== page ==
Pubdate: Fri, 22 Dec 2017
Source: Metro (Vancouver, CN BC)
Copyright: 2017 Metro Canada
Author: Jen St. Denis
Page: 8


New tools are helping - but more needs to be done

December 2016 is seared into the memory of people who live or work
with people from the Downtown Eastside, the epicentre of B.C.'s opioid
overdose crisis.

"People were going down in alleyways," Karen Ward remembers. "It was a
year ago that nine people died in one weekend.

"I remember the night when three people died in my

"BC Ambulance had its busiest day in history, St. Paul's hospital was
fully blocked up and we were seeing the highest rates of overdoses
that we had seen in the emergency room and at Insite," Dr. Mark
Lysyshyn recalls.

"It just seemed to get worse and worse and worse, and in clusters,"
said Sarah Blyth. "It felt like we were not only doing the (Downtown
Eastside Street) Market but tending to overdoses one after the other."

There's disagreement whether the crisis has improved since

Lysyshyn, a medical health office at Vancouver Coastal Health, said
the fatality numbers have started to fall from the peak reached from
December 2016 to April 2017.

This September, 85 people died and in October the number was 91,
compared to 151 deaths in April.

So even though 2017 will certainly see double the deaths than 2016,
"that was the peak and we're coming down from it," Lysyshyn said.

Ward, a member of the Canadian Association for People Who Use Drugs,
doesn't see it that way.

"The level of threat is not acceptable, and to say that the graph
dipped a little bit as if we're tracking the weather is profoundly
disturbing," she said.

But Lysyshyn and Ward do agree that one particular new tool - overdose
prevention sites - has made a dramatic difference in keeping people
from dying.

Along with others from the DTES neighbourhood, Blyth, the manager of
the DTES Street Market, had been running an unsanctioned overdose
prevention site in the alley behind the market starting in September

The site, originally in a tent, offered a place where people could
inject or smoke drugs in the presence of trained volunteers who could
do first aid and call for help in case of an overdose.

In December 2016, the province got on board to support the concept and
to open more of the sites. The sites are much easier and faster to
open than supervised injection sites, and it's that flexibility that
has made them a key tool in the battle to prevent deaths from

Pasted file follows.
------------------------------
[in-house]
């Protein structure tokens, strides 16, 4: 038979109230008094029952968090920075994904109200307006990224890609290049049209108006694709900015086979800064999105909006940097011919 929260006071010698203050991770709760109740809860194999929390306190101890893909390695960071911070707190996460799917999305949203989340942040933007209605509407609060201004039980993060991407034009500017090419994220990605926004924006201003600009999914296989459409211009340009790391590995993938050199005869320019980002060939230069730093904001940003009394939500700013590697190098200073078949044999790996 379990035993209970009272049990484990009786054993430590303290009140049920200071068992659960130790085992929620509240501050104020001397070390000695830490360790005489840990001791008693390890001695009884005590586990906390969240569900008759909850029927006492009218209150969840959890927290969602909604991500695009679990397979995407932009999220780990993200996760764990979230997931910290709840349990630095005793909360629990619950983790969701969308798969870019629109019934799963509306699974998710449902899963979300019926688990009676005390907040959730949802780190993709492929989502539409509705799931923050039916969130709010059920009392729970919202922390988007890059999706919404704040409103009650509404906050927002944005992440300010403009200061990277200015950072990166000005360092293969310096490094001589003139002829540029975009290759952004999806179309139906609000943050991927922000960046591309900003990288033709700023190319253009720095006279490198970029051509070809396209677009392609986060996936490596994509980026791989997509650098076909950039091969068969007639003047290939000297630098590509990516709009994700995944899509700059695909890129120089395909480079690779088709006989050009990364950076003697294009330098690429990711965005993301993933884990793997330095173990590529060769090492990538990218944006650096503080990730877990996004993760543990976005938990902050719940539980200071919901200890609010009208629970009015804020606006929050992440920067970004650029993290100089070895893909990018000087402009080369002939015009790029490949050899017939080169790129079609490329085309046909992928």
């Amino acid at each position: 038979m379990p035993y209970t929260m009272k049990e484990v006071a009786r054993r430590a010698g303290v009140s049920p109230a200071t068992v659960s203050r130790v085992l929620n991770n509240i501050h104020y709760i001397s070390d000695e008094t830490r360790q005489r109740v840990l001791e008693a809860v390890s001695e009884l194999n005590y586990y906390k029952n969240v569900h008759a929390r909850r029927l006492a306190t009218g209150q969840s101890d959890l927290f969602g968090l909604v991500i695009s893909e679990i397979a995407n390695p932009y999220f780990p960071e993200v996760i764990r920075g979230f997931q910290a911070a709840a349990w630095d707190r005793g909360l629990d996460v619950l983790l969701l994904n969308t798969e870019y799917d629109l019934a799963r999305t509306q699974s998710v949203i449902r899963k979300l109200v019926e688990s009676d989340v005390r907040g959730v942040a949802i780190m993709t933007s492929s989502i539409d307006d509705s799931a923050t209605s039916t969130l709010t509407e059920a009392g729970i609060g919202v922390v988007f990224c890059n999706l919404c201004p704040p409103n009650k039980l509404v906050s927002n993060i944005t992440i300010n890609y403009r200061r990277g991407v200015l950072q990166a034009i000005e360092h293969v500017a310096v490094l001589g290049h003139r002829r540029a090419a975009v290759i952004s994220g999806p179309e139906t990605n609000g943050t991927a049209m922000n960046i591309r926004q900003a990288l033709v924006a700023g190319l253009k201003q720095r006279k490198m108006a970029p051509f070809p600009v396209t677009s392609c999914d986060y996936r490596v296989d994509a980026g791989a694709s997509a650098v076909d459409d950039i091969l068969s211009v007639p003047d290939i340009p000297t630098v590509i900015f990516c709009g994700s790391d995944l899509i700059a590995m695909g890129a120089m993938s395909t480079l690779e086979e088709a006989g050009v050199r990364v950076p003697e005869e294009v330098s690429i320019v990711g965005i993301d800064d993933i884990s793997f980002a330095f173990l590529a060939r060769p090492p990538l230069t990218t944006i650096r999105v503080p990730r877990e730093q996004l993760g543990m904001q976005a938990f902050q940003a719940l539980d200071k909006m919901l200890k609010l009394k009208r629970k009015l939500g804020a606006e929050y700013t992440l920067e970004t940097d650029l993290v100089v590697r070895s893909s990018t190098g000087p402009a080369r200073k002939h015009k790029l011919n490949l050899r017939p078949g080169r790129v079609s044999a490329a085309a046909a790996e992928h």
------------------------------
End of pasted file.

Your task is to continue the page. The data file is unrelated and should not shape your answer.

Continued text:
overdose, said Lysyshyn.

"Previously when we created supervised injection sites it was a many
years long process of planning and consultation and sometimes by the
time you established the site, it might not even be in the exact right
location," Lysyshyn said, adding that the tent and now trailer behind
the market is still the only site in the city that allows people to
smoke, not just inject, their drugs.

"What we've seen with the overdose prevention sites when they're
established very quickly with the community agency leading it, right
in the place where people need them, they can have a tremendous impact."

Lysyshyn listed other initiatives put in place this year that have
made a difference: drug testing at many of the overdose prevention
sites; rapid access clinics to help people transition to opioid
replacement therapies like suboxone and methadone; and a mobile team
that connects with people who have overdosed with treatment.

When asked what still needs to be done to curb the crisis, Ward and
Blyth want to see more overdose prevention sites open in cities across
Canada. The federal government declaring a national health emergency -
something it has so far refused to do - would make it easier to do
that, Blyth said.

Greater access to safe drugs, such as the prescription heroin program
at Crosstown Clinic, is another ask.

All drugs purchased on the black market are now completely tainted
with fentanyl, a powerful synthetic opioid and the main cause of the
spiking deaths.

"It's not even a political thing. It's across all political
boundaries," Blyth said.

"I don't know how they can meet with mothers and families of victims
and not see this for what it is and do what needs to be done."
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